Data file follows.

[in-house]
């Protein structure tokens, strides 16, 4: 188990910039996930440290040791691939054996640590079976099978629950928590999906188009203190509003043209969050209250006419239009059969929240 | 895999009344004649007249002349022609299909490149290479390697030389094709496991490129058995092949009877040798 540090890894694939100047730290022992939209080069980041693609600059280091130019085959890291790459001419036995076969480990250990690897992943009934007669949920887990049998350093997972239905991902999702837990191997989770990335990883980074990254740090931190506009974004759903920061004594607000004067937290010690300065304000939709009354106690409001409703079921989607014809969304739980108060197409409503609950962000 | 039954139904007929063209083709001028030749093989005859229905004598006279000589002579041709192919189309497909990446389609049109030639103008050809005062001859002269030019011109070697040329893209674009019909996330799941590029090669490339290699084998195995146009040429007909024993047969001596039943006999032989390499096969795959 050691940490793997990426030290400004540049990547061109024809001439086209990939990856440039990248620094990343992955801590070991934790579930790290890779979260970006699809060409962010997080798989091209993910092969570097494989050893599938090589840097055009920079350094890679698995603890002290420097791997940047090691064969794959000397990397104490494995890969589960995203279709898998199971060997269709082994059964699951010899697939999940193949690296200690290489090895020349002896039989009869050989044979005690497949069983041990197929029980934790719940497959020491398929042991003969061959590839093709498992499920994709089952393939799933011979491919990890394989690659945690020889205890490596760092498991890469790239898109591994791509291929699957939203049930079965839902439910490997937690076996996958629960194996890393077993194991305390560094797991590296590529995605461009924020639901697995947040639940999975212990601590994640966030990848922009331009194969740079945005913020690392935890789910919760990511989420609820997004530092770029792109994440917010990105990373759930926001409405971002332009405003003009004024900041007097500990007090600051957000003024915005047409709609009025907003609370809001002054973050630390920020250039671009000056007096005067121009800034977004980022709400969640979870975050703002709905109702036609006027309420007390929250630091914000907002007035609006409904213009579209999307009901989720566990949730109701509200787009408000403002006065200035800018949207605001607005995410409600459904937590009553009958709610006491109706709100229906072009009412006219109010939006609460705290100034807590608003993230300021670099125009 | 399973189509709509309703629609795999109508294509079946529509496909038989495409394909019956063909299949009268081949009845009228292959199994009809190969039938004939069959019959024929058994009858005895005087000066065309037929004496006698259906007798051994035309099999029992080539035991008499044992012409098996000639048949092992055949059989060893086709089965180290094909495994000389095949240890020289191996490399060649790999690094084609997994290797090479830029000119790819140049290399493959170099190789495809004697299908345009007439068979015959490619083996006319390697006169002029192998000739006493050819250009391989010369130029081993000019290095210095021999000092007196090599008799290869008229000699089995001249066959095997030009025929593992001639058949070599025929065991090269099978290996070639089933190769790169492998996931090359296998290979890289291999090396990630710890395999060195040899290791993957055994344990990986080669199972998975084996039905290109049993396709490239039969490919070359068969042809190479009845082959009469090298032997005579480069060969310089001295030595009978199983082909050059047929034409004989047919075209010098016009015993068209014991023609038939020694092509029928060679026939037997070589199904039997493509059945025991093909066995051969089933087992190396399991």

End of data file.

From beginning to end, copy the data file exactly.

[in-house]
């Protein structure tokens, strides 16, 4: 188990910039996930440290040791691939054996640590079976099978629950928590999906188009203190509003043209969050209250006419239009059969929240 | 895999009344004649007249002349022609299909490149290479390697030389094709496991490129058995092949009877040798 540090890894694939100047730290022992939209080069980041693609600059280091130019085959890291790459001419036995076969480990250990690897992943009934007669949920887990049998350093997972239905991902999702837990191997989770990335990883980074990254740090931190506009974004759903920061004594607000004067937290010690300065304000939709009354106690409001409703079921989607014809969304739980108060197409409503609950962000 | 039954139904007929063209083709001028030749093989005859229905004598006279000589002579041709192919189309497909990446389609049109030639103008050809005062001859002269030019011109070697040329893209674009019909996330799941590029090669490339290699084998195995146009040429007909024993047969001596039943006999032989390499096969795959 050691940490793997990426030290400004540049990547061109024809001439086209990939990856440039990248620094990343992955801590070991934790579930790290890779979260970006699809060409962010997080798989091209993910092969570097494989050893599938090589840097055009920079350094890679698995603890002290420097791997940047090691064969794959000397990397104490494995890969589960995203279709898998199971060997269709082994059964699951010899697939999940193949690296200690290489090895020349002896039989009869050989044979005690497949069983041990197929029980934790719940497959020491398929042991003969061959590839093709498992499920994709089952393939799933011979491919990890394989690659945690020889205890490596760092498991890469790239898109591994791509291929699957939203049930079965839902439910490997937690076996996958629960194996890393077993194991305390560094797991590296590529995605461009924020639901697995947040639940999975212990601590994640966030990848922009331009194969740079945005913020690392935890789910919760990511989420609820997004530092770029792109994440917010990105990373759930926001409405971002332009405003003009004024900041007097500990007090600051957000003024915005047409709609009025907003609370809001002054973050630390920020250039671009000056007096005067121009800034977004980022709400969640979870975050703002709905109702036609006027309420007390929250630091914000907002007035609006409904213009579209999307009901989720566990949730109701509200787009408000403002006065200035800018949207605001607005995410409600459904937590009553009958709610006491109706709100229906072009009412006219109010939006609460705290100034807590608003993230300021670099125009 | 399973189509709509309703629609795999109508294509079946529509496909038989495409394909019956063909299949009268081949009845009228292959199994009809190969039938004939069959019959024929058994009858005895005087000066065309037929004496006698259906007798051994035309099999029992080539035991008499044992012409098996000639048949092992055949059989060893086709089965180290094909495994000389095949240890020289191996490399060649790999690094084609997994290797090479830029000119790819140049290399493959170099190789495809004697299908345009007439068979015959490619083996006319390697006169002029192998000739006493050819250009391989010369130029081993000019290095210095021999000092007196090599008799290869008229000699089995001249066959095997030009025929593992001639058949070599025929065991090269099978290996070639089933190769790169492998996931090359296998290979890289291999090396990630710890395999060195040899290791993957055994344990990986080669199972998975084996039905290109049993396709490239039969490919070359068969042809190479009845082959009469090298032997005579480069060969310089001295030595009978199983082909050059047929034409004989047919075209010098016009015993068209014991023609038939020694092509029928060679026939037997070589199904039997493509059945025991093909066995051969089933087992190396399991």